CCP 21.15

One of my favorite statutes, Texas Code of Criminal Procedure Article 21.15:

Art. 21.15. MUST ALLEGE ACTS OF RECKLESSNESS OR CRIMINAL NEGLIGENCE. Whenever recklessness or criminal negligence enters into or is a part or element of any offense, or it is charged that the accused acted recklessly or with criminal negligence in the commission of an offense, the complaint, information, or indictment in order to be sufficient in any such case must allege, with reasonable certainty, the act or acts relied upon to constitute recklessness or criminal negligence, and in no event shall it be sufficient to allege merely that the accused, in committing the offense, acted recklessly or with criminal negligence.

So when the State charges you with assault by recklessly causing bodily injury, they can’t just plead that you recklessly caused bodily injury; they have to plead the acts that were reckless—acts “from which,” in the words of the Court of Criminal Appeals in Smith v. State (on which I sat second at trial), “a trier of fact could infer the culpable mental state of recklessness.”

Of course, at trial they have to prove what they pled: they can’t plead that you recklessly caused bodily injury by hitting the complainant with a baseball bat, and then convict you by proving that you hit him with a tire iron.

21.15′s effect on the State’s pleading and proof alone would make it one of my favorites: any time a statute makes it harder for the State to prove its case against my client, it goes on the list. As an added bonus, though, 21.15 is little-enough understood that most charging instruments in Harris County alleging recklessness or negligence don’t comply with the statute, which gives me something to litigate and a chance to control the tempo of the conflict.

If being a law geek is wrong, I don’t want to be right.

About Mark Bennett

Mark Bennett got his letter of marque from the Supreme Court of Texas in May 1995. He is famous for having no sense of humor when it comes to totalitarianism.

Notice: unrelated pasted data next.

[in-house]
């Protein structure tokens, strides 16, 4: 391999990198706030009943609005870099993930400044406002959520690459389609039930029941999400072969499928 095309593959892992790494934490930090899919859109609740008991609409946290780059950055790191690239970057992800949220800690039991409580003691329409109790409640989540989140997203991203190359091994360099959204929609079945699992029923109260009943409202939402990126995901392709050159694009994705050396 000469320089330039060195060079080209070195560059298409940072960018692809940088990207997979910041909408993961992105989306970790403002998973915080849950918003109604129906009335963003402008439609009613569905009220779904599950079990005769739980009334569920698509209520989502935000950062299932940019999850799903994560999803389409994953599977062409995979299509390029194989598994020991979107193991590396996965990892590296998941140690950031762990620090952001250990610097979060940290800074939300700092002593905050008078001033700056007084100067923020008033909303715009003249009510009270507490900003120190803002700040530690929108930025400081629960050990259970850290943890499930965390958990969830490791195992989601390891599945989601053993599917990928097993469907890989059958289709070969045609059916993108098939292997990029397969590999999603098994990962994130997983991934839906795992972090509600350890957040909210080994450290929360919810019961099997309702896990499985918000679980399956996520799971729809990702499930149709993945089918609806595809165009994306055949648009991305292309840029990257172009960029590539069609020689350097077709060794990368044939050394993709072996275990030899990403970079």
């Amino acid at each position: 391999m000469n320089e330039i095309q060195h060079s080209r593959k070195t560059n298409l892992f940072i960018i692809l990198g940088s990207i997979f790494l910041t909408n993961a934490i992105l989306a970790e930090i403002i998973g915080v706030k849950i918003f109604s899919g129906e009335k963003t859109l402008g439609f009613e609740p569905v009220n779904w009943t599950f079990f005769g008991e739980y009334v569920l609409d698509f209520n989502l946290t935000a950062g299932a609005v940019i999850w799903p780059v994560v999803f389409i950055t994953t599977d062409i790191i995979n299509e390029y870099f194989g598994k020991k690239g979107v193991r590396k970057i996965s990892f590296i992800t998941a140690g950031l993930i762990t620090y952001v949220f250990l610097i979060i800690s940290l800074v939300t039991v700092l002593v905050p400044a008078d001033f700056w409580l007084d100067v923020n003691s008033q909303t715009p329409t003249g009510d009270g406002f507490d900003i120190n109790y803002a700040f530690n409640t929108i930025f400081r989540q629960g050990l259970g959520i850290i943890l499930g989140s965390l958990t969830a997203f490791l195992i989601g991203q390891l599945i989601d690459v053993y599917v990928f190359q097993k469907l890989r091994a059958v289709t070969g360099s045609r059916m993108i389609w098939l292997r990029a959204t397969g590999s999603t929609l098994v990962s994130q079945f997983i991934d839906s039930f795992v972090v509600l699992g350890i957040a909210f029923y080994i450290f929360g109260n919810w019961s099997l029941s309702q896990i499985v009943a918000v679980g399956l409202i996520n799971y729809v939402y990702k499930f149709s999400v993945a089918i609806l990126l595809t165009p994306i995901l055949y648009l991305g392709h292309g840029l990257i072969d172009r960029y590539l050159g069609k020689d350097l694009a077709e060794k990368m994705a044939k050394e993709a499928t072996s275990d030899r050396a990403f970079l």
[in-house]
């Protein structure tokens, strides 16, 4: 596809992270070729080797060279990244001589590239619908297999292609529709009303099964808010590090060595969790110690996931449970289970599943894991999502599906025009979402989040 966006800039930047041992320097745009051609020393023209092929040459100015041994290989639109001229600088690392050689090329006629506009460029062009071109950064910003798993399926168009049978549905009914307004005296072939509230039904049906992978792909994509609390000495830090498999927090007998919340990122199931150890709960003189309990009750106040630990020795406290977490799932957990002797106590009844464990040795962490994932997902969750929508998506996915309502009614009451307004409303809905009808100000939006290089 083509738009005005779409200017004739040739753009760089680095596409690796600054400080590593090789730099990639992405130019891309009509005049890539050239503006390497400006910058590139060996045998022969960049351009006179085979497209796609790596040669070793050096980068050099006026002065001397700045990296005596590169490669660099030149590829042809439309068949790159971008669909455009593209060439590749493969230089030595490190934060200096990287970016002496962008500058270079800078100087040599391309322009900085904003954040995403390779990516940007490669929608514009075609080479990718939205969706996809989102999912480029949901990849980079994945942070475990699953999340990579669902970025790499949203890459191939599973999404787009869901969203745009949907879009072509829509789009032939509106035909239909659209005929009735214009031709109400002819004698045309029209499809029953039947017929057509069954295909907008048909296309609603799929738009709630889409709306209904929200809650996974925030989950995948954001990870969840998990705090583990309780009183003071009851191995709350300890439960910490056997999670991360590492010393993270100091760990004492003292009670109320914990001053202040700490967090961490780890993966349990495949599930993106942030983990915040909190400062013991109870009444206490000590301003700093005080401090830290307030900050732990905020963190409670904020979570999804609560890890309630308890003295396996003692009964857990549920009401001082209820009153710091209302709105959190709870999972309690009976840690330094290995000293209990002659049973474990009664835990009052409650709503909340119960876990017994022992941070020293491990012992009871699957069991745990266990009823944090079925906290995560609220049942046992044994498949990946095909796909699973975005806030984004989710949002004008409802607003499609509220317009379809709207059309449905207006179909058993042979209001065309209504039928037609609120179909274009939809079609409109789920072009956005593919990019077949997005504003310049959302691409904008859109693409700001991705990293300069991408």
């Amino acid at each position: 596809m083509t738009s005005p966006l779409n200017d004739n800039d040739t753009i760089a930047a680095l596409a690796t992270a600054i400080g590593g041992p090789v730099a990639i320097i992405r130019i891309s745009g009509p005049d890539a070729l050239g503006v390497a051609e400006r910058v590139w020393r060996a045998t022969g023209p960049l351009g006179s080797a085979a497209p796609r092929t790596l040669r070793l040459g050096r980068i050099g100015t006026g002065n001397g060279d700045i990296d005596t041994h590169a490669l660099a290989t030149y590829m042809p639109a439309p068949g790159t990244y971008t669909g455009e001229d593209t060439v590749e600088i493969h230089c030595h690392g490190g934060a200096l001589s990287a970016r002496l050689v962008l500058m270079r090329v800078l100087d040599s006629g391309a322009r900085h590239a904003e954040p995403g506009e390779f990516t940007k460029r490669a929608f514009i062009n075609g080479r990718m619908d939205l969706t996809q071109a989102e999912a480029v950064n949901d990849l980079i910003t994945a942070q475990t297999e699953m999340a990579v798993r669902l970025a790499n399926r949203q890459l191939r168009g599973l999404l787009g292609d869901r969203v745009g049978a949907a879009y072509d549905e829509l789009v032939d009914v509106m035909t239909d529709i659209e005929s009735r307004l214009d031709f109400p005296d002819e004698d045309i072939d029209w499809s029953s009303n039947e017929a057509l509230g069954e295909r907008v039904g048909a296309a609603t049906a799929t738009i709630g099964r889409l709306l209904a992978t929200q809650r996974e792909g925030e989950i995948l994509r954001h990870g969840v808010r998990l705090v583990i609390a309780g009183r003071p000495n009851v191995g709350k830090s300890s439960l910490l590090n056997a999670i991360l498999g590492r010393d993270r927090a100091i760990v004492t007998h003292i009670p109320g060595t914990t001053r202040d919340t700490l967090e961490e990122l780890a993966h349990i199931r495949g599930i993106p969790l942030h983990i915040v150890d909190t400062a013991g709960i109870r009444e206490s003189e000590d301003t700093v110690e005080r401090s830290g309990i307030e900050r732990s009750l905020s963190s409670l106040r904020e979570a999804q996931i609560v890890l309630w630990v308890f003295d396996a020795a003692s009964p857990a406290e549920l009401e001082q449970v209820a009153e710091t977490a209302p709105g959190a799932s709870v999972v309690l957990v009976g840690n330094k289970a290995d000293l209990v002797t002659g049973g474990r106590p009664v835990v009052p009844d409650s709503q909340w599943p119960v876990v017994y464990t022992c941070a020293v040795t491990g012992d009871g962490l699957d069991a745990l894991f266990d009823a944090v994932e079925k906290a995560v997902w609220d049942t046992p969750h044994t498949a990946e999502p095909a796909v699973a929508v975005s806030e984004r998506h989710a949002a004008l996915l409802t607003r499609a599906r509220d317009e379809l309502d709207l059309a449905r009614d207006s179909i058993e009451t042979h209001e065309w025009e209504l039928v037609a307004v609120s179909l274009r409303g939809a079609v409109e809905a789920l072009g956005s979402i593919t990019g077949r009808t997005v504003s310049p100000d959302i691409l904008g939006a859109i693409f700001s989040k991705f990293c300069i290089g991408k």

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3 Responses to CCP 21.15

  1. Charlie Pelowski says:

    Case law has eviscerated the usefulness of this provision for ABI cases:

    Where the information charging the defendant with assault of a family member alleged that the defendant “intentionally, knowingly, and recklessly caused bodily injury to the complainant by hitting her in the face,” the information complied with Tex. Code Crim. Proc. Ann. art. 21.15 by informing the defendant of the act upon which the State intended to rely. State v. Leavitt, 2006 Tex. App. LEXIS 6468 (Tex. App. Dallas July 25 2006).

    Where the information charging the defendant with assault of a family member alleged that the defendant “intentionally, knowingly, and recklessly caused bodily injury to the complainant by hitting her in the face,” the information complied with Tex. Code Crim. Proc. Ann. art. 21.15 by informing the defendant of the act upon which the State intended to rely. State v. Leavitt, 2006 Tex. App. LEXIS 6468 (Tex. App. Dallas July 25 2006).

    On a charge of assautl, the State was not required under Tex. Code Crim. Proc. Ann. art. 21.15 to set forth specific facts supporting the allegation of recklessness in the charging instrument because the State alleged other culpable mental states along with recklessness. Long Xuan Thai v. State, 2007 Tex. App. LEXIS 6056 (Tex. App. Dallas Aug. 1 2007).

    • Mark Bennett says:

      Two unpublished Dallas cases do not an evisceration make.

      Crawford, on which Thai’s assertion that the State need not allege reckless facts if it also pleads knowledge or intent is based, is interesting in what it lacks: any discussion of the jury charge. If the State alleges multiple mens reas but no facts constituting recklessness, and the charge survives a motion to quash, the next battle is over the jury charge: since the State didn’t allege facts constituting recklessness, the jury should not be charged on that mens rea.

  2. Charlie Pelowski says:

    You’re right about the jury charge:

    …when recklessness is left out of the indictment for the charged offense, and no lesser included offense is submitted to the jury… then Article 21.15 precludes the inclusion of recklessness or criminal negligence in the jury instructions for the charged offense. Reed v. State, 117 S.W.3d 26, 265 (Tex. Crim. App. 2003).

    I didn’t know that before. Thank you for pointing it out.

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